Deal complete, the negotiators pose for a photo around the mint tea.
On our first day in Marrakech, Briony spotted the shop in the souk (Marrakech’s central labyrinth of shops and market stalls) where she wanted to go to buy her leather satchel – partly because she liked the stock at this particular shop, and partly because the shopkeeper seemed like a good guy.
In fact, there turned out to be two shopkeepers: a short, voluble guy with a close-trimmed beard, and his boss, a friendly but hard-to-read guy, totally bald with some resemblance to a Buddha. Then there was the boss’s son, who was twelve.
Briony was looking for a small satchel, and I was after something that would fit my laptop with plenty of room to spare. Once we reached an impasse in our browsing, unable to choose between several bags, the shorter shopkeeper offered us tea.
He set up a table and three stools in a slipper shop across the street, then briefly disappeared down the street, returned with a pot of tea and two glasses on a tray, and invited us to sit down with him. ‘Now we talk about anything except the bags’, he explained.
This is the slipper shop where it all happened
A digression on tea
The process of Moroccan tea is, as with all good caffeinated drinks, burdened with ritual. It’s brewed from Chinese gunpowder green tea and springs of fresh mint, with huge hunks of sugar, broken off from a cake the size of a bar of soap.
You put everything in the pot and fill it with boiling water, then pour the tea into a glass and empty the glass back into the metal pot, repeating a few times in order to dissolve the sugar.
When it’s time to serve the tea, you lift the pot high as you pour, so the tea travels a foot or more through the air into the glass. This, our host in the slipper shop explained, is done in order to create a layer of bubbles on top of the tea (like the ‘head in a glass of beer) without which some people will refuse the glass (our host told us he personally would never accept tea without bubbles).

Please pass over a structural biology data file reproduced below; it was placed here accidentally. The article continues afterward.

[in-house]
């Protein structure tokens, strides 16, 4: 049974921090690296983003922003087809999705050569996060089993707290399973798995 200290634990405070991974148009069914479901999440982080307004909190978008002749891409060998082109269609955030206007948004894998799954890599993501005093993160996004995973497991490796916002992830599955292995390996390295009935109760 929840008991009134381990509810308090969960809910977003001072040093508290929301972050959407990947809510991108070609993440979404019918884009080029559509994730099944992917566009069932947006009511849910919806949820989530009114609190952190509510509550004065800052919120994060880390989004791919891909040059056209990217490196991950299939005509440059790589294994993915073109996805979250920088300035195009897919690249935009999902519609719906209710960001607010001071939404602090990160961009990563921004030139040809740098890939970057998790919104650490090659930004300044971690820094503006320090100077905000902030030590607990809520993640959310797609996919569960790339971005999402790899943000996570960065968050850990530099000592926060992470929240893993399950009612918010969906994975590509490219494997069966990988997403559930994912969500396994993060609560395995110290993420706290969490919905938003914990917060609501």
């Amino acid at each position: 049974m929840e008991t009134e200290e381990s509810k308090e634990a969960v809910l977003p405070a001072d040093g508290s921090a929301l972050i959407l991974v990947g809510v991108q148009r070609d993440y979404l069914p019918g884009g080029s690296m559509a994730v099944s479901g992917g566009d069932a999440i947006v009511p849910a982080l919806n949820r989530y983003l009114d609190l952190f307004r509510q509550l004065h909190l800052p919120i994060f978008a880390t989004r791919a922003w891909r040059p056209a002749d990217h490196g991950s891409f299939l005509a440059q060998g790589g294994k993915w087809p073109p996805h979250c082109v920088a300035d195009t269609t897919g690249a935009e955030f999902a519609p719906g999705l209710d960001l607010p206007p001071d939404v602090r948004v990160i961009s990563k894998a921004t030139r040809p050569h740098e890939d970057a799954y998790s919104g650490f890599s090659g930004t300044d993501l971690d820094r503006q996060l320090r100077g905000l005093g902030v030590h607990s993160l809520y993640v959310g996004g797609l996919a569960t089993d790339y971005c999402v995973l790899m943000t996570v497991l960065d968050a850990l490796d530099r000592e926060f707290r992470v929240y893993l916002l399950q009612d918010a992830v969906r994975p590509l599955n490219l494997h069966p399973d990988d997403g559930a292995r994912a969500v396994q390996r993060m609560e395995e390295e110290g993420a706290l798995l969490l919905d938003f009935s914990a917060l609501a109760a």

Our host served our glasses of tea tucked into (new) children’s slippers lifted from the display racks at the front of the shop, so that we would not burn our fingers on the glass.
The most mysterious element of the ritual was the provenance of the tea itself. I knew he’d need to go out for it, because none of the shops in the souk have back rooms – but I have no idea where he went to get a pot of tea at such short notice.
Correct tea-pouring technique (photo by Banning Eyre
Back to the matter at hand
As we drank, we talked, mostly in French. Our host turned out to be a poet and playwright, as well as a shopkeeper. He writes mostly on ‘political and sentimental themes’, a phrase which loses a lot in translation.
He’d studied literature and philosophy at the University of Marrakech, with particular attention to the age of enlightenment, but he hadn’t finished, because he couldn’t afford to pay for it.
Now he taught himself. He showed us the poetry he was reading – books of poetry in Arabic, mostly missing their covers, with his marginal comments. Sometimes when he took issue with a poem he would right to the author to discuss it.
I mentioned the Moroccan author Tahar Ben Jelloun, and our host put his hand to his heart and said what a great writer he is. In turn, he spoke of ‘la poesie de la mort’ – the poetry of death. ‘What, like epitaphs?’ I asked. This wasn’t what he was getting at. ‘Like Julia…’ he began –
‘And Romeo?’ I asked. ‘Oui. Ça touche la coeur. Et Titanic.’
The boss’s son was standing at the entrance to the slipper shop, so I invited him to join us. It transpired that his favourite subject in school is maths, so I showed him the book I was reading, Alex’s Adventures in Numberland. He spoke little French and no English, so it didn’t mean much to him, but he had a look at the pictures.